• 6. Types of Interactions
    • 7. Interaction Equivalency Theorem
    • 8. Purpose of the Study
      • Expand upon previous research advocating for purposeful design of interaction
      • Examine the composition of the online learning experience of adult learners in self-paced learning environment
      • Explore what forms of interaction self-paced online learners value most as well as what impact they perceive interaction to have on their overall online learning experience
    • 9. Research Questions
      • What forms of interaction do adult learners engage in most in self-paced online courses?
      • What forms of interaction do adult learners value most in self-paced online courses?
      • What forms of interaction do online adult learners identify as equivalent in self-paced online courses?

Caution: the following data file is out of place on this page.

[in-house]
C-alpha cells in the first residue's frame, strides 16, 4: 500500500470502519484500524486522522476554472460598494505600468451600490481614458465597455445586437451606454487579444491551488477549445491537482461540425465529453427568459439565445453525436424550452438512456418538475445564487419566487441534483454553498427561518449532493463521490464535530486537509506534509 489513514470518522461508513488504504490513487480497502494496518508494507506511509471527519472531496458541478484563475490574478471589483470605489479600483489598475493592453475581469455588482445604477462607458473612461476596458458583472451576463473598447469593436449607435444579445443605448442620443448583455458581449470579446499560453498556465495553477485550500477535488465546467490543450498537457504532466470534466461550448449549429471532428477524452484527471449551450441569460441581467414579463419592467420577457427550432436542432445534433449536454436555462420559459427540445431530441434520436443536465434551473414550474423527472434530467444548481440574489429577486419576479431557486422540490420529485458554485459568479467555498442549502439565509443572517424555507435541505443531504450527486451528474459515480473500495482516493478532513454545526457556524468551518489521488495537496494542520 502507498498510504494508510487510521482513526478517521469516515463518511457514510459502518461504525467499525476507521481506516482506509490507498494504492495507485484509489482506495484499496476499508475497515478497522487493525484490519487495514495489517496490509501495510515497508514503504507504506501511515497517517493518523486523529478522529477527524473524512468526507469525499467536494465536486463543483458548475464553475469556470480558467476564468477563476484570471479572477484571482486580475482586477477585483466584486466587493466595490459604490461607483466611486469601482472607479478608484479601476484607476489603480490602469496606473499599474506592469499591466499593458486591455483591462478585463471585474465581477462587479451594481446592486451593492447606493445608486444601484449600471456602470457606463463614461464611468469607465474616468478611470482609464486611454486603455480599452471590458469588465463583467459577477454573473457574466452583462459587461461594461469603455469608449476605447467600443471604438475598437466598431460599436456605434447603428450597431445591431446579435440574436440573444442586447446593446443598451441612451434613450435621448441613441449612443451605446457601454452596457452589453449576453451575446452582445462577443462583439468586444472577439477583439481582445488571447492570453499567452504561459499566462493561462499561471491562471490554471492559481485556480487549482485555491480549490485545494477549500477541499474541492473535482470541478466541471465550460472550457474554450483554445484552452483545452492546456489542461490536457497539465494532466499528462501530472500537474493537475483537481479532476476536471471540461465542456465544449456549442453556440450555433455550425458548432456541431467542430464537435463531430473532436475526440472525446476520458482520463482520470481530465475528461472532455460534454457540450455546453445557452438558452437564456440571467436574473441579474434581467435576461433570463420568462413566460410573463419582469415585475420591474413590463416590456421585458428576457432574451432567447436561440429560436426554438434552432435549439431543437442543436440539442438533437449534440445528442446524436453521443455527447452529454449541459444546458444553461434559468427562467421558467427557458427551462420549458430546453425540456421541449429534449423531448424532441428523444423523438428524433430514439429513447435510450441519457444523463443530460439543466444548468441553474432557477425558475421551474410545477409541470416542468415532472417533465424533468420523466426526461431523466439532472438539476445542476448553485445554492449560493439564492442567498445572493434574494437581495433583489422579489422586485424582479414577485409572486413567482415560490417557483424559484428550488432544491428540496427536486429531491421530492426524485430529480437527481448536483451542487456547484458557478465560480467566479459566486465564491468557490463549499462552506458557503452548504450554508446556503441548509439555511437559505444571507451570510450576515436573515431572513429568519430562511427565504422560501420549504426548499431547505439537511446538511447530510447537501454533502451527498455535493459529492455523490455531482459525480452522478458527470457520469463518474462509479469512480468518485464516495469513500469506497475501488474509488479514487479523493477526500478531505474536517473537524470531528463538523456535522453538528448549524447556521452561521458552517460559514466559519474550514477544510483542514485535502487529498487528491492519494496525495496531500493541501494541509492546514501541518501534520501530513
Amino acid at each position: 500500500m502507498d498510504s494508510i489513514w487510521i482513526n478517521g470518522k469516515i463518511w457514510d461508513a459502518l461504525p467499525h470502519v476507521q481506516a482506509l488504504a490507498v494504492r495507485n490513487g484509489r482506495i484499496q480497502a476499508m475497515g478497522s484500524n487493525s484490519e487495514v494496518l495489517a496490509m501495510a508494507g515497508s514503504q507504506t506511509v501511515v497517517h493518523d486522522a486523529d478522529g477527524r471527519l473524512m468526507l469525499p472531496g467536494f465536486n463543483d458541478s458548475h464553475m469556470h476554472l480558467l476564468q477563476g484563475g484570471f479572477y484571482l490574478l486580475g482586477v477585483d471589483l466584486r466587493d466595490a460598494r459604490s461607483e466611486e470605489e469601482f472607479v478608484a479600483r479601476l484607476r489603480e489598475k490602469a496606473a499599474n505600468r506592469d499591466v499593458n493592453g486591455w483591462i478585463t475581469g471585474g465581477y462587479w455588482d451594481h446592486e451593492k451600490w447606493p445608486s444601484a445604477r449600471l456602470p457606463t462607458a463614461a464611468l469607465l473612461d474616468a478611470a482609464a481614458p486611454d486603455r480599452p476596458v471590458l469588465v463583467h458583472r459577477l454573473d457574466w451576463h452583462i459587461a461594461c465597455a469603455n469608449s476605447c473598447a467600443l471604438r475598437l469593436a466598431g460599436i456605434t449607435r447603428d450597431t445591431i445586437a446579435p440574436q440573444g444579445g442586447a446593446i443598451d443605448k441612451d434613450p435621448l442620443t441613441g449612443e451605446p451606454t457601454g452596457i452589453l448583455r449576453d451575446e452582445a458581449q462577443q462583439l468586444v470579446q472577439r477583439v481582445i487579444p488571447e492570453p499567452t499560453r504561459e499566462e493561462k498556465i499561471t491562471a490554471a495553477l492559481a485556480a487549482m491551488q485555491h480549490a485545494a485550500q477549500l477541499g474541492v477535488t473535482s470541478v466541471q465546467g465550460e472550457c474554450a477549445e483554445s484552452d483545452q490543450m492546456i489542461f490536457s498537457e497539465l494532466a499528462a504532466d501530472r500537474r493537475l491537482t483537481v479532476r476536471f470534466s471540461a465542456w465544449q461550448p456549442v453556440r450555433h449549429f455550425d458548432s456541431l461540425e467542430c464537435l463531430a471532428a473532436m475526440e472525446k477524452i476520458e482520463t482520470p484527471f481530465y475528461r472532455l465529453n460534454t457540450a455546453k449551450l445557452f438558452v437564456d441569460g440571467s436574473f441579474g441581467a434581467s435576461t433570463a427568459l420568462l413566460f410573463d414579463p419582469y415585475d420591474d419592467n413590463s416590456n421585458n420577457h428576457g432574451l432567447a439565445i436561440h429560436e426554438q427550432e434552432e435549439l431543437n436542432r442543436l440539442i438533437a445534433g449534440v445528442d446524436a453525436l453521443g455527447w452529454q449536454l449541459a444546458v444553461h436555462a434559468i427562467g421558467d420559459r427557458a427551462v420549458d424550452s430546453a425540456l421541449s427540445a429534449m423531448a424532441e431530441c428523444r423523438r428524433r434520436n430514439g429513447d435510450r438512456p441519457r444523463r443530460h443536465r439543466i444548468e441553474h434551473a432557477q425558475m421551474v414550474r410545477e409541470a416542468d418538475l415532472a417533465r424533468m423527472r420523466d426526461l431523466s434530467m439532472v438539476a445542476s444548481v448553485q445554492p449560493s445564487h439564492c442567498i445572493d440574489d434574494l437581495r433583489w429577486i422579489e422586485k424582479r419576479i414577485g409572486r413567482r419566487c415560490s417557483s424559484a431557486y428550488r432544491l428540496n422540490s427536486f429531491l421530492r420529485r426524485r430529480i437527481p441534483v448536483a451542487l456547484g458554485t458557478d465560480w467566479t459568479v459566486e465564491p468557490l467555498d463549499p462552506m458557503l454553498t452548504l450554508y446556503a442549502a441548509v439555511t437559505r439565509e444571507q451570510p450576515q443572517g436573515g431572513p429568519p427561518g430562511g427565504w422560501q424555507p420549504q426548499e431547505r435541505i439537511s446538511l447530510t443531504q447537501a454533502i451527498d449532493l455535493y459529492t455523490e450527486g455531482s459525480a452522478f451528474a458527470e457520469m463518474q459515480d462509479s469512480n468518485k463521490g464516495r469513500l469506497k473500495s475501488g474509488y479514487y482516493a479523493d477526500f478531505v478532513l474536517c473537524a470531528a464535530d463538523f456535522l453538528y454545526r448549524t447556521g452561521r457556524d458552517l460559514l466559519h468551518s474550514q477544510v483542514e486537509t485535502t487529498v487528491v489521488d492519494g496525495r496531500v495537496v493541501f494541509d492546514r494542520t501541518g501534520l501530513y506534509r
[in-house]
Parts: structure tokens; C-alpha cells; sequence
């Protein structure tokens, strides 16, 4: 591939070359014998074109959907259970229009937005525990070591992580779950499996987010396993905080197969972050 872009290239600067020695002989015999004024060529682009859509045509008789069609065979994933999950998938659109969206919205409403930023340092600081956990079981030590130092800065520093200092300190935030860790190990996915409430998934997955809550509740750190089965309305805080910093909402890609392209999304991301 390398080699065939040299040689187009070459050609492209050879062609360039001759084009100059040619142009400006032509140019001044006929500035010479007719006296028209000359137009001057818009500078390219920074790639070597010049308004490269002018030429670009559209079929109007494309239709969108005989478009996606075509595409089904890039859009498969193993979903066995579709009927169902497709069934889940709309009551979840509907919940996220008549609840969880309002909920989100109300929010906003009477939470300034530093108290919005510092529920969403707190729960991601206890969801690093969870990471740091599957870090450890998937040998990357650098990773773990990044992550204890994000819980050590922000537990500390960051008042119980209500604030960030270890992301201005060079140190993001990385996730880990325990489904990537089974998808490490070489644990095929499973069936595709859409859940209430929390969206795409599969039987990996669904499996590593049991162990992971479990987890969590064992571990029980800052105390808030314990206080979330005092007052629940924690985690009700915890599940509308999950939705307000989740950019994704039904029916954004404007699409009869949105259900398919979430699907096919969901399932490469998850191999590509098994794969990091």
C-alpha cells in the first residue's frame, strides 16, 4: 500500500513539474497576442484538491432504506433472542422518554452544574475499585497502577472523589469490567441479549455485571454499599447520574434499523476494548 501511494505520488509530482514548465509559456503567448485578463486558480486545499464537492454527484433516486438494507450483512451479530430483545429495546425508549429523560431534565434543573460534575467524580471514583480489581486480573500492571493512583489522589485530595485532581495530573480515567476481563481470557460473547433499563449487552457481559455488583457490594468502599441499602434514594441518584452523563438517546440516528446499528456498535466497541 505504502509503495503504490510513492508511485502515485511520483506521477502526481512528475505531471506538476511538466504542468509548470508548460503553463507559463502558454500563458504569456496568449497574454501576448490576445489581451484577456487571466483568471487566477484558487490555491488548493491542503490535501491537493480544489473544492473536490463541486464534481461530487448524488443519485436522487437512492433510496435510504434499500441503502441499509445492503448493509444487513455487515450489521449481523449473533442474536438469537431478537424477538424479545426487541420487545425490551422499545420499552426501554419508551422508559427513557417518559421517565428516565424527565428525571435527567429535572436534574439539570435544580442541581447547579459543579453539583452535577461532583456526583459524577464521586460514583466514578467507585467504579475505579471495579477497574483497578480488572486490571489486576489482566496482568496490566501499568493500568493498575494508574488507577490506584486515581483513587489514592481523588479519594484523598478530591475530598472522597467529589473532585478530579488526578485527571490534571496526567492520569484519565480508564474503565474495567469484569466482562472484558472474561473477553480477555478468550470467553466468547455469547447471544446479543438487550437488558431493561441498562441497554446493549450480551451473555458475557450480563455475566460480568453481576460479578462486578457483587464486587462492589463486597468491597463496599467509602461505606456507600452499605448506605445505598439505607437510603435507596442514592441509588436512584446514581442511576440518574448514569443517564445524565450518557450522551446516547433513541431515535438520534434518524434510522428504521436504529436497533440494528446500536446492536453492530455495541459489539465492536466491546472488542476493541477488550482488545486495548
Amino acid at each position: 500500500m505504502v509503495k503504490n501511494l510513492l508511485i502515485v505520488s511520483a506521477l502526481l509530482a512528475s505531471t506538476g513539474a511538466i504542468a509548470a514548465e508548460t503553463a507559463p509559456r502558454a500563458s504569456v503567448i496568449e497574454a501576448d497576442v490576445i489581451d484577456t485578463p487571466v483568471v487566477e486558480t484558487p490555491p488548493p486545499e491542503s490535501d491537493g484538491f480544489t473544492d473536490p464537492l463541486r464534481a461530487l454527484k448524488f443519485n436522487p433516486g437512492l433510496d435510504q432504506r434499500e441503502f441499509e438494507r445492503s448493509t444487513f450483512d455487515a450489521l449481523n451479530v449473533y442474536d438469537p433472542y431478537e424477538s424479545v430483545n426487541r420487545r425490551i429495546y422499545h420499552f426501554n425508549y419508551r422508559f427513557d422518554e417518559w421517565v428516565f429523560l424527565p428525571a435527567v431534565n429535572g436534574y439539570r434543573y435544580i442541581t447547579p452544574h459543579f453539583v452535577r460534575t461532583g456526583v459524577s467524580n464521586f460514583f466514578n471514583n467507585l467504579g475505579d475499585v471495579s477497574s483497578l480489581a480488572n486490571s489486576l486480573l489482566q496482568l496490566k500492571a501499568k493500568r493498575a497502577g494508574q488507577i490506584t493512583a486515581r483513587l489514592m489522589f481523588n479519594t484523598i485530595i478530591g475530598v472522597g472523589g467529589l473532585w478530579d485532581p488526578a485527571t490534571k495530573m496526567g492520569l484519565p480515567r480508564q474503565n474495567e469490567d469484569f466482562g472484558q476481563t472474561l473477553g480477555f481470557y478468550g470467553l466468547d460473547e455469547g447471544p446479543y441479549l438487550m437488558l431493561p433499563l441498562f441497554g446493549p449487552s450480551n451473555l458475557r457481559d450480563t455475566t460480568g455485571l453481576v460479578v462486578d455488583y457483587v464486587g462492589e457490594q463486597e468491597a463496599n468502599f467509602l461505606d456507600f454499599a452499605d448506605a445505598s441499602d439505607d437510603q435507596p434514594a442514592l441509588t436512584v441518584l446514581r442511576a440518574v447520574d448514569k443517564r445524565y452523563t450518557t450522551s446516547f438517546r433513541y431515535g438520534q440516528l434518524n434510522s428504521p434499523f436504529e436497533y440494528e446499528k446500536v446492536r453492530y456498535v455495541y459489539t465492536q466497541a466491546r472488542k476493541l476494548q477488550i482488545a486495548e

• What impact do adult learners perceive interaction to have on their self-paced online learning experience?
    • 10. Research Design
      • Mixed methods approach
      • Semi-structured in-depth interviews conducted near the conclusion of the course
    • 11. Sampling Design
      • Participants
        • Online adult learners enrolled in a fully-online professional development certificate program offered by Valley Forge Christian College
      • Participant selection
        • Convenience sample: all learners (n=13) in Sept. 2007 section of “Advanced Web Communications” and Aug. 2007 section (n=1) invited to participate